Childhood stress can cause heart disease risk later in life, a new study has found. The research shows that children who grow in a challenging family environment can develop a risk of cardiovascular disease and early death in middle age. The study pinpoints physiological, psychological, and behavioral changes.
Traumatic experiences in childhood increase the likelihood of following unhealthful coping strategies, such as smoking and overeating. Such adversity experiences can weaken a person’s ability to handle traumatic events in middle age.
One study states that people who experience abuse and neglect in their childhood are more at risk of developing diabetes, high blood pressure, inflammation, and higher levels of the hormone cortisol.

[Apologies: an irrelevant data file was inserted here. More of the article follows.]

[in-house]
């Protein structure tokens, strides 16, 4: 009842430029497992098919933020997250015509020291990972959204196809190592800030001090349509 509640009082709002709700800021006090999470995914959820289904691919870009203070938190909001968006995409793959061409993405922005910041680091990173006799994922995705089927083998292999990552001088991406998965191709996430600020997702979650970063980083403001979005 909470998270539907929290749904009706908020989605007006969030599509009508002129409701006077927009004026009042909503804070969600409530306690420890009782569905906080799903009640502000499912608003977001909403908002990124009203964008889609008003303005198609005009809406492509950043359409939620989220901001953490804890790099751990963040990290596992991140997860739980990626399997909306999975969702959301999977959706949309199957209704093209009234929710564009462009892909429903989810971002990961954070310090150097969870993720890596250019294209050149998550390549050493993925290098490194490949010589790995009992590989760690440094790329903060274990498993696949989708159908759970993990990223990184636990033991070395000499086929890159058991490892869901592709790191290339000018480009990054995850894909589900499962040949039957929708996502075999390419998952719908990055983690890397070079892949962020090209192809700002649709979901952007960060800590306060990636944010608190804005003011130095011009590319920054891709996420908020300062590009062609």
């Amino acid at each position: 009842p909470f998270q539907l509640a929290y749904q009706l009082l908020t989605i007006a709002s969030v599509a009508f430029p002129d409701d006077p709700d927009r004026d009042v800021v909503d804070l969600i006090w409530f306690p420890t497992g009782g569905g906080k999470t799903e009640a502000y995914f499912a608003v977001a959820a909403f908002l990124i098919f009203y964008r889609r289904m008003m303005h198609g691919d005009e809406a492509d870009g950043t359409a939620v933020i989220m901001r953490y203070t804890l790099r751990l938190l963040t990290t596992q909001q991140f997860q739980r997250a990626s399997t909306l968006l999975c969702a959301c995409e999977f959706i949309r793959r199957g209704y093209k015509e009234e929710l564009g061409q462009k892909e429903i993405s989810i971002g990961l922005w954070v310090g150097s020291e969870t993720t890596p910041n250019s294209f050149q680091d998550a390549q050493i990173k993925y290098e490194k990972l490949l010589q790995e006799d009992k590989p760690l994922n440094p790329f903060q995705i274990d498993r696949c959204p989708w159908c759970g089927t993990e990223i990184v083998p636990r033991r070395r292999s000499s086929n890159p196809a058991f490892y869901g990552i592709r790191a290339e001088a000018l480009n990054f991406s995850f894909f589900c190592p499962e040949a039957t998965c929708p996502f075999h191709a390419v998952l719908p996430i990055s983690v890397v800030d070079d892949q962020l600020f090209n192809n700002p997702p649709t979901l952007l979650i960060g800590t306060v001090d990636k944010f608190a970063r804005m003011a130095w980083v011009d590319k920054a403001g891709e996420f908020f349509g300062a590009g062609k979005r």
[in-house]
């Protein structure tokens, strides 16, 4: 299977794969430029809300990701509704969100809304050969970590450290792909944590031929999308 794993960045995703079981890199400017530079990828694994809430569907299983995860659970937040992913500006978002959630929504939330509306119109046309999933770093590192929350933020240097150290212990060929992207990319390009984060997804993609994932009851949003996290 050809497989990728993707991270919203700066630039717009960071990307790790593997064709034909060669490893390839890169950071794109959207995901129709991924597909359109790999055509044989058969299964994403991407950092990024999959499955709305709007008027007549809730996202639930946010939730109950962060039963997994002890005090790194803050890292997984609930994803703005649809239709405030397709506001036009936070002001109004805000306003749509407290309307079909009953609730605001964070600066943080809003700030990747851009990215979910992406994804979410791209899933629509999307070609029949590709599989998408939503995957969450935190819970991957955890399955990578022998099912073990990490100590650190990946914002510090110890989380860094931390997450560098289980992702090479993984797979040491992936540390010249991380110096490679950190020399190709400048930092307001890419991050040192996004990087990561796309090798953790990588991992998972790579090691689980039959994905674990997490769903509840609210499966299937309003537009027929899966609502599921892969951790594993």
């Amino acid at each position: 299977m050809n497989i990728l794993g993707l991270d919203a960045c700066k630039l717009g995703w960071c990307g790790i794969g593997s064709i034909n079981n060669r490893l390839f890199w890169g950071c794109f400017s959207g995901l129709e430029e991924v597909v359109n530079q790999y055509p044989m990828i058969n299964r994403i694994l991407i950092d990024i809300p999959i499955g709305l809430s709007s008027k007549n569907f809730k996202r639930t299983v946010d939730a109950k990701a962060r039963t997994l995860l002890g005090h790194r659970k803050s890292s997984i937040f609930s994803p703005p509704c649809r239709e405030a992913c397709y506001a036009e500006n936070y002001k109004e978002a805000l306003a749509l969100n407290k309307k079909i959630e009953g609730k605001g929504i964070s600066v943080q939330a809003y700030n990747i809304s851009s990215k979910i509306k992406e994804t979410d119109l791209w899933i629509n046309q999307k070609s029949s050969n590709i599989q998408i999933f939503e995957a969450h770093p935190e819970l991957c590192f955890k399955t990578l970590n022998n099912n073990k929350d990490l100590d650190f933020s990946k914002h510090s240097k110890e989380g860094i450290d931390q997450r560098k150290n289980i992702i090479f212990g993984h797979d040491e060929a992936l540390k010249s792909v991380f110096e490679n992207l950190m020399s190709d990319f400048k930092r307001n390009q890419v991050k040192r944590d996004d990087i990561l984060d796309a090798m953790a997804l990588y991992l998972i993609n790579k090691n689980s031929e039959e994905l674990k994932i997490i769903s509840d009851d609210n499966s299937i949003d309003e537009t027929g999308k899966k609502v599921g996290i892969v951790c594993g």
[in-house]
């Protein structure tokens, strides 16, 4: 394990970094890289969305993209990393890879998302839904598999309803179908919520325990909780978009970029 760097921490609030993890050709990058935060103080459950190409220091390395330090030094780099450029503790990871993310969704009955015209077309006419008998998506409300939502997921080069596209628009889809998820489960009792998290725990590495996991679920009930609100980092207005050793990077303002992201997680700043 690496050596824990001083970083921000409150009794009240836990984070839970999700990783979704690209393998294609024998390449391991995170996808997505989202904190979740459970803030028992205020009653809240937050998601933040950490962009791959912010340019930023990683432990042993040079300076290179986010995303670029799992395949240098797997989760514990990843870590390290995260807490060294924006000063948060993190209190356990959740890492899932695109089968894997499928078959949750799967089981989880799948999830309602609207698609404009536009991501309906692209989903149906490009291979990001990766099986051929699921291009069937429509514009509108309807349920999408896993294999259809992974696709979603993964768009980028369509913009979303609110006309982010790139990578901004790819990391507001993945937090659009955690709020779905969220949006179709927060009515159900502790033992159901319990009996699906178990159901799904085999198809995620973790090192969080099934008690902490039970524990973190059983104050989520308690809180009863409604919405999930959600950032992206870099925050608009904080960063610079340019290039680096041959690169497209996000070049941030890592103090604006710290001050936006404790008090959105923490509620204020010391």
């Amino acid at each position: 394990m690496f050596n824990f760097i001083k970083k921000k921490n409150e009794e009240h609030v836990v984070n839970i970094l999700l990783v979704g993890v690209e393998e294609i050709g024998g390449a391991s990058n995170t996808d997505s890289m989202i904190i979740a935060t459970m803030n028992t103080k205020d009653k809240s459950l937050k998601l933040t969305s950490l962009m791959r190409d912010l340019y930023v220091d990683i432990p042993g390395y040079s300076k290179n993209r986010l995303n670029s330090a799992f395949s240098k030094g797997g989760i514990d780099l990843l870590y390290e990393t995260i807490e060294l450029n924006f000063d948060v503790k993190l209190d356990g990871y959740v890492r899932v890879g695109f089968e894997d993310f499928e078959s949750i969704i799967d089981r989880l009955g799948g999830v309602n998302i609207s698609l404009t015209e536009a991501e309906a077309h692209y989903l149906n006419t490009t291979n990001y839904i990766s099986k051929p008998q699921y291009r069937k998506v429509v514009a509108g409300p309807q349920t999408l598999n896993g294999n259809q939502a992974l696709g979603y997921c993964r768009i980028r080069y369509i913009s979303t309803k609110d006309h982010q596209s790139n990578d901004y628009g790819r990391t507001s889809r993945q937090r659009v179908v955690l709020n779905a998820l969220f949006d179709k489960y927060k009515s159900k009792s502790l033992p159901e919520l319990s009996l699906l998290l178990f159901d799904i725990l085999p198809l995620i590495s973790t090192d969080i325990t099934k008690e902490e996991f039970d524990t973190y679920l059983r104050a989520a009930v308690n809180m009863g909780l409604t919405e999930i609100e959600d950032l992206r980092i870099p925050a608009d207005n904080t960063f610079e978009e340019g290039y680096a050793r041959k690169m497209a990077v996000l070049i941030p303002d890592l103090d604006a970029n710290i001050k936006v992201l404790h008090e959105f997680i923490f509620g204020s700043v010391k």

The recent study published in the Journal of the American Heart Association reveals that childhood trauma and family dysfunction can lead to CVD events, such as a heart attack or stroke later in life. For the research, the specialists used data from the Coronary Artery Risk Development in Young Adults (CARDIA) study.
The latest study found that people who experience adversity as children were more than 50% more likely to have CVD event compared with those in the low adversity group.
“Childhood adversity is known to cause behavioral dysregulation related to several known CVD risk factors both in childhood and adulthood. For example, childhood trauma disrupts the ability of children to appropriately cope with and respond to emotionally stressful experiences. As a result, individuals often utilize calorie-dense foods as a mechanism to cope with psychosocial stress, which contributes to the development of obesity,” the authors write.